Upwork is a great place to find freelance jobs online and make money.
In fact, I’ve personally made over $600,000 as a freelance graphic designer on the platform.
However, despite being a living testimonial to the power of Upwork, would-be users continue to voice concerns to me about Upwork’s sliding service fee.
Upwork’s fee structure seems to be one of the biggest hangups for would-be freelancers – and even some clients! And it’s often the focal point of negative reviews you read about the platform.
But as you can see from my profile, I haven’t let the fee structure get in the way of the ability to earn a small fortune.
Today, I make roughly six-figures a year and charge an hourly rate of $150+.
In this article we will address the following topics:
- Do you pay for Upwork?
- What fees does Upwork
- Does Upwork charge fees to clients?
- How can I reduce my Upwork fees?
- Do you build fees into your rate?
- How can I avoid Upwork fees altogether?
So in this blog post, we tackle the subject head-on.
First, I am going to discuss the Upwork fee structure and how it works. Then, I will show you simple ways to reduce those fees. Finally, I will show you how, in select cases, the fee can be avoided altogether.
And here’s the best news – this is all on the “up and up”!
All of this advice is perfectly in line with Upwork’s current Terms of Service.
But first, let’s get some of the basics out of the way.
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Do you pay for Upwork?
Upwork’s base service is free. However, freelancers may choose to upgrade to a premium subscription, for an additional charge.
Upwork asks their freelancers to use something called “Connects” to bid on jobs.
I like to think of Connects as a type of digital currency.
At the time of this writing, new freelancers are given 40 free Connects when they successfully register on the platform. And they are given another 40 free Connects when they pass the Upwork Readiness Test. This means that most freelancers will essentially have a total of 80 Connects to start.
The free way to use Upwork (Freelancer Basic)
Freelancer Basic accounts (Upwork’s free base service) will receive an additional 10 Connects each month with the ability to rollover up to 200 unused Connects at the end of each month.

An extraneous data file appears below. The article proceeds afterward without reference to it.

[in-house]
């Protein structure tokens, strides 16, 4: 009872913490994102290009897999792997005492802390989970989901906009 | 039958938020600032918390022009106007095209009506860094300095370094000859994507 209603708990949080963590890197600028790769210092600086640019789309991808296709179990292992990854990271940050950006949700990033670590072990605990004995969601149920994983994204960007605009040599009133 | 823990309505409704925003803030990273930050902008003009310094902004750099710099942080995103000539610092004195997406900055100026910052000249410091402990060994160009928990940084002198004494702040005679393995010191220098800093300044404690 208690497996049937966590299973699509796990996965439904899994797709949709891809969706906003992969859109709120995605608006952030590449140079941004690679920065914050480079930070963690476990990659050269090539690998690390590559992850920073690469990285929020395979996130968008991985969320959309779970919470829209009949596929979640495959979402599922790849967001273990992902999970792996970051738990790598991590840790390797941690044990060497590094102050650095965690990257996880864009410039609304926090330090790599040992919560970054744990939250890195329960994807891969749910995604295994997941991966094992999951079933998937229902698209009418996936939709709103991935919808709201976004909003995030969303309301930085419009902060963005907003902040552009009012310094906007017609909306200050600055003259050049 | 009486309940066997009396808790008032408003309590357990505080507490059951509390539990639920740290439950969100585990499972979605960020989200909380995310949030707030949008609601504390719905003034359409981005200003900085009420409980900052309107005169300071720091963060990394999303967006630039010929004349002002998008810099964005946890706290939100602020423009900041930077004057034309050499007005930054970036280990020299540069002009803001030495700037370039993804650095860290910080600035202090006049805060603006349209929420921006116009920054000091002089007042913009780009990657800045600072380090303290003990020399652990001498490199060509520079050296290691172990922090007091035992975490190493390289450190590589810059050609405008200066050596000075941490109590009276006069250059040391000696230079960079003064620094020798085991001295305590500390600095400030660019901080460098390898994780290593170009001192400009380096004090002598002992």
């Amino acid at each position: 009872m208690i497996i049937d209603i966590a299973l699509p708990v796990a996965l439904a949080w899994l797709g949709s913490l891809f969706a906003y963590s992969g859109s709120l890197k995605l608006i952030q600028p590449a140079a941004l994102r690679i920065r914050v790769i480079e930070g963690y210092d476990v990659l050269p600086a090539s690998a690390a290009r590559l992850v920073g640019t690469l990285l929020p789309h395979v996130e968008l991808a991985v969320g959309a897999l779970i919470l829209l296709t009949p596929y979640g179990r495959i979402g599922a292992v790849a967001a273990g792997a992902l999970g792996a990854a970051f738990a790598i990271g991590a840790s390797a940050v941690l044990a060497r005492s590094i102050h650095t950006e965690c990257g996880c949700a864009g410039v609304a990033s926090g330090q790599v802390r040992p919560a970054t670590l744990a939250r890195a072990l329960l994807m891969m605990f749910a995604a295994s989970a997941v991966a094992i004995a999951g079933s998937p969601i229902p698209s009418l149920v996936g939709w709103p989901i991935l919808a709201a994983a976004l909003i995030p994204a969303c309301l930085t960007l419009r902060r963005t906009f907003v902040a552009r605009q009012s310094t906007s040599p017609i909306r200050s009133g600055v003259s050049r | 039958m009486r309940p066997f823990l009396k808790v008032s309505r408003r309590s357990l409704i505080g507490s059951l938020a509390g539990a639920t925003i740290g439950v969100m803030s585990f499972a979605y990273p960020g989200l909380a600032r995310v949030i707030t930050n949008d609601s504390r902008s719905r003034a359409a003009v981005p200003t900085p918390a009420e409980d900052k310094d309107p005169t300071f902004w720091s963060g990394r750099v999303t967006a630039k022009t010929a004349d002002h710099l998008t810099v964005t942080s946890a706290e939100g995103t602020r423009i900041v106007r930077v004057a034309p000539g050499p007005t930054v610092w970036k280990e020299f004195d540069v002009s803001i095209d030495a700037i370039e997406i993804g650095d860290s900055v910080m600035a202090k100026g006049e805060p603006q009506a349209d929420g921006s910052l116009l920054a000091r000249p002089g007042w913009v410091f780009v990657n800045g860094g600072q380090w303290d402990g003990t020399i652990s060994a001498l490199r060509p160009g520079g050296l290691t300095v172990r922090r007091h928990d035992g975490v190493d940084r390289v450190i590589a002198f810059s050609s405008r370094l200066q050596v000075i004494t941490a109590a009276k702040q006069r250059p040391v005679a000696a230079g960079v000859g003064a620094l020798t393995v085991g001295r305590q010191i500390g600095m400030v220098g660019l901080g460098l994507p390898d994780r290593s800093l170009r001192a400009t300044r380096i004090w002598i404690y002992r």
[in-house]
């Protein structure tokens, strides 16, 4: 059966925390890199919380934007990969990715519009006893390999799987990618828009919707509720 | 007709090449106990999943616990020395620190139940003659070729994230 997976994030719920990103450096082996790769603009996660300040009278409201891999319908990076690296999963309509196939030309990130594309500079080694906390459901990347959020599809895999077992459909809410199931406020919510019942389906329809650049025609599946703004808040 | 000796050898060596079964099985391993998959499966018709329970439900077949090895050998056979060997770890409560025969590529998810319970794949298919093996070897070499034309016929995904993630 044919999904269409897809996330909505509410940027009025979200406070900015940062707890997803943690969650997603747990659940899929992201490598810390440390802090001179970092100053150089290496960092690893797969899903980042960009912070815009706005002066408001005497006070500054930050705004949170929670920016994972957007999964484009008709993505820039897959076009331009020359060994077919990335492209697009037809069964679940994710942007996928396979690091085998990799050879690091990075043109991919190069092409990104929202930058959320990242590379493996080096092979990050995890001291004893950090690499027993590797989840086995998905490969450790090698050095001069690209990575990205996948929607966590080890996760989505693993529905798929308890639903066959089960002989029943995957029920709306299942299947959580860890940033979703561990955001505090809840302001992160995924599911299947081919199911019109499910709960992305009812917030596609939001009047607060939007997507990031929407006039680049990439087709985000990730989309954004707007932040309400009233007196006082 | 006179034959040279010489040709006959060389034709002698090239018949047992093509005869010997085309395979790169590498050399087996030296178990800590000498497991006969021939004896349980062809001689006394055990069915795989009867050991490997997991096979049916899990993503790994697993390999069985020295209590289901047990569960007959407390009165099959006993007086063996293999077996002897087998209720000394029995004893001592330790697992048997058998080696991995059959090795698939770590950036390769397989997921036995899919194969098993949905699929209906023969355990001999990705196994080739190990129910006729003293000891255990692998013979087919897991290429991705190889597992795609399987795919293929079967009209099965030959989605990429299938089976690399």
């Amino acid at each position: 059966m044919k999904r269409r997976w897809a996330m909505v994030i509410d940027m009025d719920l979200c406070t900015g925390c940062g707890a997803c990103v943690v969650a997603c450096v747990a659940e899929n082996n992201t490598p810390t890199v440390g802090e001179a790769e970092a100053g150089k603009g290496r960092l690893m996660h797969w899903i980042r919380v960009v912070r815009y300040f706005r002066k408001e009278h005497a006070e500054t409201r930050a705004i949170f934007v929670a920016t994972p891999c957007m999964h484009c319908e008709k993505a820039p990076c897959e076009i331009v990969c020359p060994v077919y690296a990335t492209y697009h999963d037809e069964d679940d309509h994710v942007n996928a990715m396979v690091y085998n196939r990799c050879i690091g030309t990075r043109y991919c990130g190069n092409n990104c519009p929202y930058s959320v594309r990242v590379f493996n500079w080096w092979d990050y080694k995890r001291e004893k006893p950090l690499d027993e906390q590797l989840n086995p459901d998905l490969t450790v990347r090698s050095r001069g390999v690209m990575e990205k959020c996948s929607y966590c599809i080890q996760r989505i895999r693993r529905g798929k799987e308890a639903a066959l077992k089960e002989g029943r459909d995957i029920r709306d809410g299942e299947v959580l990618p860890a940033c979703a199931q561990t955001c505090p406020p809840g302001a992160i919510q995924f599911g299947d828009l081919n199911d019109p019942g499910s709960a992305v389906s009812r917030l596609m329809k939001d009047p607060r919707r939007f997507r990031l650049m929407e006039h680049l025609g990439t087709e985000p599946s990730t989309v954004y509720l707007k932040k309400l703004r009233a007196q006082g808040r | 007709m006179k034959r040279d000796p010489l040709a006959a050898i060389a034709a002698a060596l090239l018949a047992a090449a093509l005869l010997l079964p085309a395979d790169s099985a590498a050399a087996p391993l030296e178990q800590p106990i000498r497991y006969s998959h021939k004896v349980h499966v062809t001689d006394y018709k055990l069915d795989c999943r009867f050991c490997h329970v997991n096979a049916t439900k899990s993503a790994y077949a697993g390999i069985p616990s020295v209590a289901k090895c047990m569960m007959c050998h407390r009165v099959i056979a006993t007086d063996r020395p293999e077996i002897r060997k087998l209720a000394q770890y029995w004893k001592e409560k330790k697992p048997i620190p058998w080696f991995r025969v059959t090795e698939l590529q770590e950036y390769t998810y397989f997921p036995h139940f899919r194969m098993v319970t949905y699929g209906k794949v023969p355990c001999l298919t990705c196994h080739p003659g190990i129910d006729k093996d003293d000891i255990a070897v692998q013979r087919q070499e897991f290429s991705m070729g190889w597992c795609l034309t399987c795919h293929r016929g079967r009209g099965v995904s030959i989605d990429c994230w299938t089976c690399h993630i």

Freelancers may also earn an additional 10 free Connects by winning and responding to interviews (10 per invite, with a 50 per week cap).
Job bidding, depending on the size of the project, will require a freelancer to “pay” anywhere from 1-6 Connects.
Big projects require more, small projects require less.
This means that new Upworkers, with a starter set of 80 Connects, will be able to bid on anywhere from 1-13 jobs during their first month on the platform for free.
The problem lies in the fact that landing your first job on Upwork can be quite difficult.
I personally applied for about a dozen jobs before getting a single reply. So it’s quite likely that you will need to purchase a few extra Connects to land that first job.
Additional Connects can be purchased on an as-needed basis for $0.15 each (plus tax).
And here’s the best part – you will become less dependent on Connects over time.
Connects are not required to reply to job invitations. Top-Rated freelancers generally receive so many invites that they never even bother to look at the Upwork Job Feed.
Top-Rated freelancers usually get plenty of freelance work without the feed. Plus, we tend to find that potential clients who send us invites are more eager to work with us (and make for better clients in general).
As an Expert-Vetted freelancer on the platform with a 100% Job Success Score (JSS) I never use Connects anymore and haven’t had to buy Connects in years.
The paid way to use Upwork (Freelancer Plus)
In addition to paying $0.15 for additional Connects as needed, Freelancers may also opt to upgrade to a paid membership, known as Freelancer Plus.
With a Freelancer Plus account, Freelancers are given 80 Connects each month (versus 10 with the Freelancer Basic account).
Freelancer Plus accounts also come with a variety of other benefits:
- Your profile will not be hidden due to inactivity
- Keeping your earnings confidential (but this practice is not recommended)
- Seeing competitor bids on any job posting
- Customizing your profile URL
- Accessing extended reports and an improved overall UX experience
My advice – The Freelancer Plus account isn’t worth it
I actually don’t recommend signing up for a Freelancer Plus account.
Quite frankly, it’s just not a great value for your money.
And y’all, that’s a strong statement coming from me, because I am a pretty big Upwork fan.
But here’s my rationale (and I hope Upwork is listening).
Currently, the Freelancer Plus account is $14.99 per month. And the most valuable part of the subscription is the extra 70 Connects per month. (Remember, you get 10 free each month with Freelancer Basic, and 80 each month with Freelancer Plus).